Ray Moseley sees the trouble with advance health-care directives every time he speaks to a group of senior citizens: Several in the crowd always know someone who had a living will but whose end-of-life decisions were not honored anyway.
Ambiguity, objections and even fear cause families and physicians to ignore the decisions listed in advance directives more often than most people think, violating a patient’s right to refuse treatment, says Moseley, a University of Florida bioethicist. But he and two other researchers have envisioned an idea that could make end-of-life decisions easier to decipher.
Videotaping an advance directive, the researchers explain in an article recently published online in the Archives of Geriatrics and Gerontology, would allow people to express medical decisions to their physicians and families in a way legal documents do not allow - face to face.
"Studies have shown that advance directives, in spite of the idea that we should honor an incapacitated person’s wishes, just simply don’t work very well," Moseley said. "There’s this growing frustration out there that written advanced directives aren’t working and there don’t seem to be any alternatives. We’re offering an alternative."
Moseley said the problem isn’t the message of advance directives, which have been used for about 30 years and allow people to plan ahead for their health care should they become seriously ill. Advance planning can keep people from battling about end-of-life decisions in court, like the family of Terri Schiavo, a Florida woman in a persistent vegetative state whose husband and parents fought for years about whether her feeding tube should be removed.
But a written advance directive doesn’t always stop the bickering among families, Moseley said. Seeing a relative explain his or her decision in a video could quell some of the discord, the researchers suggest. A videotape could spur discussions at home about death, too.
"None of us like talking about end-of-life issues," he said. "We are a death-denying culture. But that’s only one little part of (the problem). The big part of it is the medium."
A written advance directive often raises more questions for doctors than the document answers. Physicians don’t always know if their patients were coherent when they signed the form or what they meant by certain terms like "terminal." And many physicians in hospitals are caring for incapacitated patients they’ve never met before, let alone when they were healthier and still coherent. This confusion about a life-or-death issue can force doctors to make conservative treatment choices, ones that may not coincide with what a patient expressed in an advance directive, Moseley said.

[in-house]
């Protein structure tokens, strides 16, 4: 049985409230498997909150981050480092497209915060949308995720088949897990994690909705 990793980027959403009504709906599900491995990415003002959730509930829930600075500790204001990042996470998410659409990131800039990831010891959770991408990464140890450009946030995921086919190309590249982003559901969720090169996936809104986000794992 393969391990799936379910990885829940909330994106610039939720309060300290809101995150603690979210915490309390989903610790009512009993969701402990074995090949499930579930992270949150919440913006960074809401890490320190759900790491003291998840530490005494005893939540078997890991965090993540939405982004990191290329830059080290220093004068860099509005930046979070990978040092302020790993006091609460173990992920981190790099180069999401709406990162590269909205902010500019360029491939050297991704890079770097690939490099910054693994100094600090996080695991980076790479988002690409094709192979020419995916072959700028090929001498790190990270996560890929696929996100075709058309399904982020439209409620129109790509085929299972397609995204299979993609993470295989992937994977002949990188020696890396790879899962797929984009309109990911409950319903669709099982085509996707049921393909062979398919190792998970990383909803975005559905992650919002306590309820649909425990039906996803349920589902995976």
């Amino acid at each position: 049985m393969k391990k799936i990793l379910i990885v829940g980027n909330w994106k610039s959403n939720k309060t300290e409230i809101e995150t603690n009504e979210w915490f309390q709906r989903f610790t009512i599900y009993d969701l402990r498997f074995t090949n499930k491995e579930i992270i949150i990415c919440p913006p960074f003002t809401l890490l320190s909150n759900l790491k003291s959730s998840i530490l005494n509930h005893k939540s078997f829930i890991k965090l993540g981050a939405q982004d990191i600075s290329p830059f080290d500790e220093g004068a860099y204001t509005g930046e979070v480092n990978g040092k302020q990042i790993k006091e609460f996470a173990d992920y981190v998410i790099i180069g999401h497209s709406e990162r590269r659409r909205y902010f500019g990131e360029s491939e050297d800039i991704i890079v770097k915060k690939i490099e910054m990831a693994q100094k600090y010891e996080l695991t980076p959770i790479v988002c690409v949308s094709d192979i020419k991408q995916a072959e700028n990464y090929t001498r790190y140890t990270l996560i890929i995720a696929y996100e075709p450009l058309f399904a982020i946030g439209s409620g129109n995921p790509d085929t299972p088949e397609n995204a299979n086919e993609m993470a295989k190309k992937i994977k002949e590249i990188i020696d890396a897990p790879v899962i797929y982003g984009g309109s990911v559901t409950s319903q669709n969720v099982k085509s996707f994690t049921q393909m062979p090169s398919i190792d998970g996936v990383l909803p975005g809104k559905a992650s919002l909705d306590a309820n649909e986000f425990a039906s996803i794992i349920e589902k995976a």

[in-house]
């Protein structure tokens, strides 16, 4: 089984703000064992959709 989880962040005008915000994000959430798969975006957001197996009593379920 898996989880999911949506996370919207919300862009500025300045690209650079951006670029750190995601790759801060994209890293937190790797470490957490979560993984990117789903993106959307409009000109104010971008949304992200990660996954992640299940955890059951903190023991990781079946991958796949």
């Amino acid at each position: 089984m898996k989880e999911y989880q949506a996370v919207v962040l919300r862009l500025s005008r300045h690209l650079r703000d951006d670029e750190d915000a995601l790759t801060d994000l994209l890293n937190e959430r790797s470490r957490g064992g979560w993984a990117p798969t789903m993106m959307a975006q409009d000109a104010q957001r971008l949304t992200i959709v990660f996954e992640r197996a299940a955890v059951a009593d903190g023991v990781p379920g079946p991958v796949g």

"Some of the most difficult situations - difficult for families, patients and physicians - revolve around advance directives," said Dr. Robert Hatch, a UF associate professor of medical education who contributed to the report along with another researcher from the University of California at Los Angeles. Hatch said a doctor with a full hospital schedule probably faces an advance directive problem every other month. Most doctors are uncomfortable relying on a legal document to determine whether a patient lives or dies, said Kenneth Goodman, a University of Miami bioethics professor and the director of the Florida Bioethics Network.
But with technological and medical advances keeping patients alive longer than they did 50 years ago, advance directives are becoming increasingly important, he said.
"Advance directives are a very important way to let your wishes be known," he said. "(Video) is a very creative way of demonstrating what you want. I think it’s a good idea."
The researchers don’t think the written form of advance directives should be scrapped though. They see video as a supplement. While many states would accept a video, some states require an advance directive be signed to be legally binding. In Florida, an advance directive does not have to be written but must be witnessed to be legal.
Moseley notes that video living wills may not solve every problem. He said he thinks the idea needs to be studied further and people need to learn to accept others’ wishes so a patient’s rights are never violated. But for most families and doctors, Moseley said video is one step closer toward a conversation and potentially, one step closer toward acceptance.
"Our goal should be to honor a patient’s wishes as best we can, and a video living will would significantly help," he said.